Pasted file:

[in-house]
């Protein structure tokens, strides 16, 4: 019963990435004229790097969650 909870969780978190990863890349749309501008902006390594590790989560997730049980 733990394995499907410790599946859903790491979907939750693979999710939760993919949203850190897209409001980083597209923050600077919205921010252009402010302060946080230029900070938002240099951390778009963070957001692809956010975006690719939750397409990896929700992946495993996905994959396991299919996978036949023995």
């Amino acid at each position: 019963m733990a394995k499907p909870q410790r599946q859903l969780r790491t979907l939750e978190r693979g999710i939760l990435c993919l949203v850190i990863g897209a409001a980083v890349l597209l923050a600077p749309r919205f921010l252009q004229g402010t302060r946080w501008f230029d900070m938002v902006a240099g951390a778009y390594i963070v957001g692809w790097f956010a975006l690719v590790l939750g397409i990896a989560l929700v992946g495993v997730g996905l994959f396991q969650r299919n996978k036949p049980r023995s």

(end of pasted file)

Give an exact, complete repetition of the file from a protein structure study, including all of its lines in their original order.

[in-house]
């Protein structure tokens, strides 16, 4: 019963990435004229790097969650 909870969780978190990863890349749309501008902006390594590790989560997730049980 733990394995499907410790599946859903790491979907939750693979999710939760993919949203850190897209409001980083597209923050600077919205921010252009402010302060946080230029900070938002240099951390778009963070957001692809956010975006690719939750397409990896929700992946495993996905994959396991299919996978036949023995």
């Amino acid at each position: 019963m733990a394995k499907p909870q410790r599946q859903l969780r790491t979907l939750e978190r693979g999710i939760l990435c993919l949203v850190i990863g897209a409001a980083v890349l597209l923050a600077p749309r919205f921010l252009q004229g402010t302060r946080w501008f230029d900070m938002v902006a240099g951390a778009y390594i963070v957001g692809w790097f956010a975006l690719v590790l939750g397409i990896a989560l929700v992946g495993v997730g996905l994959f396991q969650r299919n996978k036949p049980r023995s």